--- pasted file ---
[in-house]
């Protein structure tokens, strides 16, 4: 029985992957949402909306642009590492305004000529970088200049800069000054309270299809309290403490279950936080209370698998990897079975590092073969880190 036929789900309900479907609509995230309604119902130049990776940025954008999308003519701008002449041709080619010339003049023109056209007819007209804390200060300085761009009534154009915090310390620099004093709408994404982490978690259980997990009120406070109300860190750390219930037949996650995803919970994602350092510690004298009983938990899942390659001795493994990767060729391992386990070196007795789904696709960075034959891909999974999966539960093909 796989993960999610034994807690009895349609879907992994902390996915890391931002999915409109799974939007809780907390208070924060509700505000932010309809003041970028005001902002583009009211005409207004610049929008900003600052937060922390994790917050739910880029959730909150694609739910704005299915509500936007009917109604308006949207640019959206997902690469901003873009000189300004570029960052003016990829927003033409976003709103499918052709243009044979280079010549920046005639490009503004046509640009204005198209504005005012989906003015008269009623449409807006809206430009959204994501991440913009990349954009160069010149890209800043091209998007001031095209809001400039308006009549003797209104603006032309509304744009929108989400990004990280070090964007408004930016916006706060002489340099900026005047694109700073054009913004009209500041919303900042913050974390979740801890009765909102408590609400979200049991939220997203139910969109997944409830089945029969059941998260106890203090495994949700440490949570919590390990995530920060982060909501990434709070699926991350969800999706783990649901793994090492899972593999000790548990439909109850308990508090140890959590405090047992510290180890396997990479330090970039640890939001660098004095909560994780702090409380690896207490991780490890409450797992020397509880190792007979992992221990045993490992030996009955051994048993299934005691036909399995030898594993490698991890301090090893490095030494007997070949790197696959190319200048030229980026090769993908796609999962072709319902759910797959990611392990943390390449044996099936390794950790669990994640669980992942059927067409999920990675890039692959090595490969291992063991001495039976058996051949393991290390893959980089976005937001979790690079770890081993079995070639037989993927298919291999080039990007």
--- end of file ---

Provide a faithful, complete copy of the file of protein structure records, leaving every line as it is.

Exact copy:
[in-house]
């Protein structure tokens, strides 16, 4: 029985992957949402909306642009590492305004000529970088200049800069000054309270299809309290403490279950936080209370698998990897079975590092073969880190 036929789900309900479907609509995230309604119902130049990776940025954008999308003519701008002449041709080619010339003049023109056209007819007209804390200060300085761009009534154009915090310390620099004093709408994404982490978690259980997990009120406070109300860190750390219930037949996650995803919970994602350092510690004298009983938990899942390659001795493994990767060729391992386990070196007795789904696709960075034959891909999974999966539960093909 796989993960999610034994807690009895349609879907992994902390996915890391931002999915409109799974939007809780907390208070924060509700505000932010309809003041970028005001902002583009009211005409207004610049929008900003600052937060922390994790917050739910880029959730909150694609739910704005299915509500936007009917109604308006949207640019959206997902690469901003873009000189300004570029960052003016990829927003033409976003709103499918052709243009044979280079010549920046005639490009503004046509640009204005198209504005005012989906003015008269009623449409807006809206430009959204994501991440913009990349954009160069010149890209800043091209998007001031095209809001400039308006009549003797209104603006032309509304744009929108989400990004990280070090964007408004930016916006706060002489340099900026005047694109700073054009913004009209500041919303900042913050974390979740801890009765909102408590609400979200049991939220997203139910969109997944409830089945029969059941998260106890203090495994949700440490949570919590390990995530920060982060909501990434709070699926991350969800999706783990649901793994090492899972593999000790548990439909109850308990508090140890959590405090047992510290180890396997990479330090970039640890939001660098004095909560994780702090409380690896207490991780490890409450797992020397509880190792007979992992221990045993490992030996009955051994048993299934005691036909399995030898594993490698991890301090090893490095030494007997070949790197696959190319200048030229980026090769993908796609999962072709319902759910797959990611392990943390390449044996099936390794950790669990994640669980992942059927067409999920990675890039692959090595490969291992063991001495039976058996051949393991290390893959980089976005937001979790690079770890081993079995070639037989993927298919291999080039990007």